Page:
2020 saw 87% of us UK shoppers make an online purchase. With eCommerce at an all-time high and showing no signs of stopping, setting up your own online clothing business or boutique is a great way to seize this opportunity.
If the idea of launching your own clothing boutique sounds appealing but you’re not sure where to start, you’ve come to the right place. Here’s how to take your clothing business from an idea to a fully-fledged profitable business in as few as 7 easy steps.
1. Make a Business Plan
This honestly isn’t as daunting as it sounds – trust us! First of all, you’ll need to describe your business, which should be pretty easy since you’re the person who knows it best. Then, get to know who your competitors are and work out what your strengths and weaknesses are compared to their businesses, and get a better idea of the prices your target market will expect.
Here’s a full guide on writing a business plan to help you flesh out your ideas.
2. Find Your Funds
There are lots of different ways to fund your business initially while you’re not making any profits to invest back into it. They all have pros and cons and depend completely on what works best in your individual circumstances.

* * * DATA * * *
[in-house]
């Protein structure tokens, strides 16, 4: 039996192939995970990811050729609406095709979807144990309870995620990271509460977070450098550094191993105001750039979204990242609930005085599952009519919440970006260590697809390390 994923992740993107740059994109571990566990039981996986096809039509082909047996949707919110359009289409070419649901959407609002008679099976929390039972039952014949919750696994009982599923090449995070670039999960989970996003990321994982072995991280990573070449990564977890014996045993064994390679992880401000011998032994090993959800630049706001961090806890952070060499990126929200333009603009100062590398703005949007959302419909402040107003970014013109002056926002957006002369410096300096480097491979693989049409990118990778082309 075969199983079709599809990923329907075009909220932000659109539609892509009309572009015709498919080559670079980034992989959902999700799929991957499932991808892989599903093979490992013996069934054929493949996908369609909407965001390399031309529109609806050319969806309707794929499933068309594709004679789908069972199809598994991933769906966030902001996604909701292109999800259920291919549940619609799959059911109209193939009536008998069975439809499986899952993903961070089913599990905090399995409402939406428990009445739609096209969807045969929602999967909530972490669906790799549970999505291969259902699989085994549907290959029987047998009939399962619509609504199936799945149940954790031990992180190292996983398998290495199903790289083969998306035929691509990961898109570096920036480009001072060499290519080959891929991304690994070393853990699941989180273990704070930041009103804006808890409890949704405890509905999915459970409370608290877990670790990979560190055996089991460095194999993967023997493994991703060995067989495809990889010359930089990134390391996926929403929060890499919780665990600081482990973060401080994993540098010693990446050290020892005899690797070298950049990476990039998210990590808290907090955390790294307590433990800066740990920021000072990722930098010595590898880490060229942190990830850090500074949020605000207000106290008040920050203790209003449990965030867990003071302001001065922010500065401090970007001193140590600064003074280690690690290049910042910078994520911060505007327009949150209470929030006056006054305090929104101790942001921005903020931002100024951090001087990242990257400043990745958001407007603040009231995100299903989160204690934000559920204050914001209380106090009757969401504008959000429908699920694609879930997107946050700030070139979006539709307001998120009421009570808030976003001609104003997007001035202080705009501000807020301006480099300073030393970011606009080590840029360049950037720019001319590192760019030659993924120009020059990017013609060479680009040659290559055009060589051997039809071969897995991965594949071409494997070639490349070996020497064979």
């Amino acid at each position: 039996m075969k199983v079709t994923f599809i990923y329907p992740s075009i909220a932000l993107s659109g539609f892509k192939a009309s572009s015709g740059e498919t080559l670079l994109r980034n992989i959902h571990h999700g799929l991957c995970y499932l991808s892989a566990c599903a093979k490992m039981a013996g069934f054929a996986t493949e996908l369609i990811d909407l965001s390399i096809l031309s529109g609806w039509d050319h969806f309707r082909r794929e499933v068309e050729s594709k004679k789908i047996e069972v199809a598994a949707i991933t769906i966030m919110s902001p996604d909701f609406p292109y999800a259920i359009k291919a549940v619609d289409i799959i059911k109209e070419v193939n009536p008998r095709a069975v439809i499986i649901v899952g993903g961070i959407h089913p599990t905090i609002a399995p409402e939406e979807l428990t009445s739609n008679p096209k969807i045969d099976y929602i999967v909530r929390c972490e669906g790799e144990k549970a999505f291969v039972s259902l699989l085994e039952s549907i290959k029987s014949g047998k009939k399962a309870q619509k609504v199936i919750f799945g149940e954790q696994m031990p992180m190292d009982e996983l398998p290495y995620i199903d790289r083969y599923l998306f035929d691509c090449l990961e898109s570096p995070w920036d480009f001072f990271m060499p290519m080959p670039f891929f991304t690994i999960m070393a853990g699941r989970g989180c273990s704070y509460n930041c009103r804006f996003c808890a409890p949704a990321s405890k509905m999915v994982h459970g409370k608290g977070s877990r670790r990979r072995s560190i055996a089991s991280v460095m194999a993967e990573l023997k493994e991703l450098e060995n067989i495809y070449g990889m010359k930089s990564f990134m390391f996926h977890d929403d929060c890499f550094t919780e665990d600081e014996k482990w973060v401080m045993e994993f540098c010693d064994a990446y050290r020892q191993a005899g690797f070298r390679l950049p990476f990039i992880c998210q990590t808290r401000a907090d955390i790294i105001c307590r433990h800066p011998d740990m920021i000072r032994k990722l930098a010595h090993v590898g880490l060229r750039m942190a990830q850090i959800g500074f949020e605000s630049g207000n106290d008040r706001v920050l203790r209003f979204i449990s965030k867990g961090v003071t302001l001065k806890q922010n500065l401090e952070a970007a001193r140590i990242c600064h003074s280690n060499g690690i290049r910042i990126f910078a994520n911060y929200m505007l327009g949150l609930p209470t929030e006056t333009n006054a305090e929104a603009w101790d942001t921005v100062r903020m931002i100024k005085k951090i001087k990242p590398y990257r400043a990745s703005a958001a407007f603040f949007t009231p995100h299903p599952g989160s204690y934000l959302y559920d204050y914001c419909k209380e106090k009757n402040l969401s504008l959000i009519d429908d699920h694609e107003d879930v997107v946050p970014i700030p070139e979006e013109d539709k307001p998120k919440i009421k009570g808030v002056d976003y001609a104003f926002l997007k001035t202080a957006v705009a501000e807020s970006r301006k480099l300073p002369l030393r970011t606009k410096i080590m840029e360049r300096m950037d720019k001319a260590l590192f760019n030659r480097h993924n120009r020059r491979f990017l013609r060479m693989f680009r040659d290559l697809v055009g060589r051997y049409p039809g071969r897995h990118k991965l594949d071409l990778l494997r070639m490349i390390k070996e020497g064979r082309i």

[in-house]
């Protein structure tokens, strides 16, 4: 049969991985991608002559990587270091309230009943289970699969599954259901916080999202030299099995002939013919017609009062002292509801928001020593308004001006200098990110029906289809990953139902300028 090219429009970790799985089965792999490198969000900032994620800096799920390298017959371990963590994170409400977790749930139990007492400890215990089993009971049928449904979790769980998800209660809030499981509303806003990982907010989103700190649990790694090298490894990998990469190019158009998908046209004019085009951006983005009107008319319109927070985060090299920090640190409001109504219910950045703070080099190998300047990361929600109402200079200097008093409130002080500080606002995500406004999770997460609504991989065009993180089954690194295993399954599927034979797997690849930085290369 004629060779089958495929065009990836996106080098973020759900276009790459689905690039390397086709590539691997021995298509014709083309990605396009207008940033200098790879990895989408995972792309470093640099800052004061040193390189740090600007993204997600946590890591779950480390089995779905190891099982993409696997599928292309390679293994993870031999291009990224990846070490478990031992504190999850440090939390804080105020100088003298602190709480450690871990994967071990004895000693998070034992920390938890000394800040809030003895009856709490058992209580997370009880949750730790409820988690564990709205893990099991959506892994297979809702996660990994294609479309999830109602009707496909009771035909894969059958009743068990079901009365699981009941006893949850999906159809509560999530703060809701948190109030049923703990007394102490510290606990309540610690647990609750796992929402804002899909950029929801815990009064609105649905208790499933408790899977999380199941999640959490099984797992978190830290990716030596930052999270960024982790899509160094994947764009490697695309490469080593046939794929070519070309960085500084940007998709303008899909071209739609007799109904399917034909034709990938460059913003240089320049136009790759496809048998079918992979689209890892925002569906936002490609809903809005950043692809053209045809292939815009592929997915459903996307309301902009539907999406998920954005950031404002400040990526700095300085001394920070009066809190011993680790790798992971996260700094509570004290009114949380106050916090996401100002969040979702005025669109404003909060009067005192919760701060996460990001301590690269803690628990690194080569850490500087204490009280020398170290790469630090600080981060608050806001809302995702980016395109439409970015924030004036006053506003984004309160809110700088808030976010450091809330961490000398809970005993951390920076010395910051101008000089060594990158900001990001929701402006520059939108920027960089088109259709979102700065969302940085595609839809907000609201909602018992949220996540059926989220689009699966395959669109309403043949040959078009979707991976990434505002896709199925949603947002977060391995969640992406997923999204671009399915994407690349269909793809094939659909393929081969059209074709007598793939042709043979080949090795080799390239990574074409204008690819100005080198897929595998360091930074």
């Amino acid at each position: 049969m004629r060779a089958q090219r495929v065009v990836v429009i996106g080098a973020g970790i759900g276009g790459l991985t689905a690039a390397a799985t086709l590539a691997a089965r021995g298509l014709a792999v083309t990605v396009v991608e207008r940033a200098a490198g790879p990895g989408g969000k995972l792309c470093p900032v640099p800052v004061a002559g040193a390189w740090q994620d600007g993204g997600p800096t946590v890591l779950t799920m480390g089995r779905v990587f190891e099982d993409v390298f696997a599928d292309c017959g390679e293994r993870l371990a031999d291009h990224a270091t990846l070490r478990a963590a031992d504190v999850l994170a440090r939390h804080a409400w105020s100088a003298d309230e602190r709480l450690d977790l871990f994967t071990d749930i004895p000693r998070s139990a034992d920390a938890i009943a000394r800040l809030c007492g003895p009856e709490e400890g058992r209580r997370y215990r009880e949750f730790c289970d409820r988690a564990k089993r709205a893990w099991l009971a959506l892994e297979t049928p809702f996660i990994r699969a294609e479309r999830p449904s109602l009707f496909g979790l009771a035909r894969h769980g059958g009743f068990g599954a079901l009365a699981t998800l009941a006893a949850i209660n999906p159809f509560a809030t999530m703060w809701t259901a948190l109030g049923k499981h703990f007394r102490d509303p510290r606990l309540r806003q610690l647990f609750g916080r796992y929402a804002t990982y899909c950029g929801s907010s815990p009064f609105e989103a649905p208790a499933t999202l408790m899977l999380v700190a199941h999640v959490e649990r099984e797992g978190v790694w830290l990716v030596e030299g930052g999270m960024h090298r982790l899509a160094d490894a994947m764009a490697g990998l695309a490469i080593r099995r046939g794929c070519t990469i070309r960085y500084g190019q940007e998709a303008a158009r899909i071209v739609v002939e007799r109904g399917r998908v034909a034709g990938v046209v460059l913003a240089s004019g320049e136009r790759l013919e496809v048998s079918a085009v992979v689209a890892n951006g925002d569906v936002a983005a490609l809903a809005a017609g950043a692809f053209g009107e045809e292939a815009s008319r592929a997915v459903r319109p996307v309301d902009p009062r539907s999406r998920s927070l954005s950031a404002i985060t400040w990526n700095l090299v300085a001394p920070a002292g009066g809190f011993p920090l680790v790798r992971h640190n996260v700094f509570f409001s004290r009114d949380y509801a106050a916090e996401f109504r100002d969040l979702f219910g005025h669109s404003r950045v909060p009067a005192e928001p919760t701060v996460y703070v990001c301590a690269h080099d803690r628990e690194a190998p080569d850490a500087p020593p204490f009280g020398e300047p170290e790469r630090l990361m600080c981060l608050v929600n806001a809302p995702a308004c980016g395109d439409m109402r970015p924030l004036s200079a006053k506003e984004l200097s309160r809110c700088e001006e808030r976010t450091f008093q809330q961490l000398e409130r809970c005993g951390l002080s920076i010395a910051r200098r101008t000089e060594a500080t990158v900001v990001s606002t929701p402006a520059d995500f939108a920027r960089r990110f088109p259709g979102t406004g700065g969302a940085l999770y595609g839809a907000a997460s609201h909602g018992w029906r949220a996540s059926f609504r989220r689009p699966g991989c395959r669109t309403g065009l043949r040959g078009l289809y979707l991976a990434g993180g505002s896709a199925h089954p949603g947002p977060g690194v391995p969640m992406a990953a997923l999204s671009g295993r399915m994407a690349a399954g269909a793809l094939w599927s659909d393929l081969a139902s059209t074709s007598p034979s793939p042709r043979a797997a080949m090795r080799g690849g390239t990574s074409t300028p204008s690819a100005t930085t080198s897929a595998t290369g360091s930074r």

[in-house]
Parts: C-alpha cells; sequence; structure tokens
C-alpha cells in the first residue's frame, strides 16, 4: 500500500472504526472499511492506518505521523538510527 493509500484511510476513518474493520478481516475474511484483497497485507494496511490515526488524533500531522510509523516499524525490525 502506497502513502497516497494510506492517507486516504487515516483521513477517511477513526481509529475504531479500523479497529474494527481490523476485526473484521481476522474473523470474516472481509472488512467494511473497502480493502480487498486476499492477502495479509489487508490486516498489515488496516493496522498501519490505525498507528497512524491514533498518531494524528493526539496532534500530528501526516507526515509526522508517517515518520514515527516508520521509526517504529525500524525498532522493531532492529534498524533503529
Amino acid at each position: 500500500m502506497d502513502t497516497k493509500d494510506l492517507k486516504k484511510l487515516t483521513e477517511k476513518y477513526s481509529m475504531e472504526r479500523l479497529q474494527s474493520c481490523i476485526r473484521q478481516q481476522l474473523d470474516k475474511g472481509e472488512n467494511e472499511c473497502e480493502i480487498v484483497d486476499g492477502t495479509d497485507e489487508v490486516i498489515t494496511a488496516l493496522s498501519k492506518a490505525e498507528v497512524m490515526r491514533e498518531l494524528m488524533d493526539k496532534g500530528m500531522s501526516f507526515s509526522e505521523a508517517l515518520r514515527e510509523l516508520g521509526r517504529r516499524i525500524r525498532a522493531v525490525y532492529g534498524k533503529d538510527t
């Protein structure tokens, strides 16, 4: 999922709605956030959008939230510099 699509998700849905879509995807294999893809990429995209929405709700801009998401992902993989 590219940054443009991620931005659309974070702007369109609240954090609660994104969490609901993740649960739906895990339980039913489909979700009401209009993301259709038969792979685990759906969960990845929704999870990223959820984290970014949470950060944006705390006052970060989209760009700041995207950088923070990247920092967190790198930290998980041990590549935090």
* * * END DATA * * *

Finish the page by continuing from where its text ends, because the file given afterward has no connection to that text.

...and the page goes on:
Here are some of the most popular ways to fund a business:
- Bootstrapping – using your own savings to fund your business
- Government loan – apply for a government-backed startup loan
- Bank loan – a traditional way to get a loan for a business
- Crowdfunding – asking a large number of people to donate a small amount of money to get you on your feet
- Investments – secure an investment with a successful business owner who will then take a percentage of your profits
- Ask friends and family – see if you can loan some money from your family with the promise to pay them back
Here are the pros and cons of each of these funding methods to help you decide which is the best for your online boutique business.
3. Discover Your Brand
Your brand will be what sets you apart, not just visually but also your personality. It’s essentially who you are! So, are you a glitzy, premium clothing retailer specialising in party-wear for big nights out? Or are you an eco-warrior dedicated to slaying fast fashion in favour of responsibly sourced materials?